Thought 3D-printed guns were scary? How about 3D-printed fighter jets?
BAE Systems have announced the RAF Tornado jets have been flown with parts manufactured using the technology.
The news is rather exciting as it could reduce the service's maintenance and service bill by over £1.2 million over the next four years.
Working at RAF Marham, Norfolk, BAE engineers produced parts including protective covers for radios and guards for power take-off shafts.
Mike Murray, head of airframe integration at BAE Systems, said: "You are suddenly not fixed in terms of where you have to manufacture these things.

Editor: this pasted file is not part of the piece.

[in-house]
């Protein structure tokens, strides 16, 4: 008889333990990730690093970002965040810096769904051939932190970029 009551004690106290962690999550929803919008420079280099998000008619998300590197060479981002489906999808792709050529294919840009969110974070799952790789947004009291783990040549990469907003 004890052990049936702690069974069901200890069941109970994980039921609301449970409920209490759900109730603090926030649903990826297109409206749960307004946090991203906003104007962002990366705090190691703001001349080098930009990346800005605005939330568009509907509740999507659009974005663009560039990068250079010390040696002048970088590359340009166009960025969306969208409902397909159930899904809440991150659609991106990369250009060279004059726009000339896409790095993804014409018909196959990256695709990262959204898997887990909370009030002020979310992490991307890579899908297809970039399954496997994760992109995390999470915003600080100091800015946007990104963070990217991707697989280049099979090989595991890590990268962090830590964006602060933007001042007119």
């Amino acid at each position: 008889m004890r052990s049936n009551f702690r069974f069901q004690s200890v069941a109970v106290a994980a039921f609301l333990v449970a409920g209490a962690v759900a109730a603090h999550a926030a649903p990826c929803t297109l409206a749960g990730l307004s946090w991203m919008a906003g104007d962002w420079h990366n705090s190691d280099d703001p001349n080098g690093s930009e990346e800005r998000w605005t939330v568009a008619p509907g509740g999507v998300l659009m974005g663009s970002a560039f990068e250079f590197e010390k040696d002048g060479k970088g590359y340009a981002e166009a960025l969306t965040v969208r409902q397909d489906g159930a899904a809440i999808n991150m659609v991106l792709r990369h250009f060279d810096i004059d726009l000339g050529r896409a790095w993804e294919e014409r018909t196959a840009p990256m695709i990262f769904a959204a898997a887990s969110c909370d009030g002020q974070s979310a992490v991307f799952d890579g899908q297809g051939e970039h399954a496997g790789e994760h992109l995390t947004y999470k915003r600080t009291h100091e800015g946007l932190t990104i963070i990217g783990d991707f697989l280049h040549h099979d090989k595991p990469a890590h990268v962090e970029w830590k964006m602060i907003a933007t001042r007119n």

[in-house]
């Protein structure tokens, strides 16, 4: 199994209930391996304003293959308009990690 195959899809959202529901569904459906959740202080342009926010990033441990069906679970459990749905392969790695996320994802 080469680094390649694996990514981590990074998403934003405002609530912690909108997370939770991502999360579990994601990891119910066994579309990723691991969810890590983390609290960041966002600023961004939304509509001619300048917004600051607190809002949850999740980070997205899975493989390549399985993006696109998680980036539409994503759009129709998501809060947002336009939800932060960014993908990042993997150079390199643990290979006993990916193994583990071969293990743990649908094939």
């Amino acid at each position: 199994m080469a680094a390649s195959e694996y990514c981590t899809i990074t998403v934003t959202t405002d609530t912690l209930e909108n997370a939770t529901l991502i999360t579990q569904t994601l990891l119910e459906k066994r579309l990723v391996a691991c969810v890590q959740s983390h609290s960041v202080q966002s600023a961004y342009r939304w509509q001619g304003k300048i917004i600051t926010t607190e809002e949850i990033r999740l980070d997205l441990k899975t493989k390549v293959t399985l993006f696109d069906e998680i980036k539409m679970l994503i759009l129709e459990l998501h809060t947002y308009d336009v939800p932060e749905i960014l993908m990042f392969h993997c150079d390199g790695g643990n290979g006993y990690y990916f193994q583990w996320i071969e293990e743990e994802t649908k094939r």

"You can manufacture the products at whatever base you want, providing you can get a machine there, which means you can also start to support other platforms such as ships and aircraft carriers.
"And if it's feasible to get machines out on the front line, it also gives improved capability where we wouldn't traditionally have any manufacturing support."
3D-printing is being hailed as the future of manufacturing. As the technology develops, costs are being reduced with off-the-shelf printers becoming commercially affordable.
There are controversies however. Guns and rifles that can fire standard bullets have already been created and the blueprints distributed online.Suggest a correction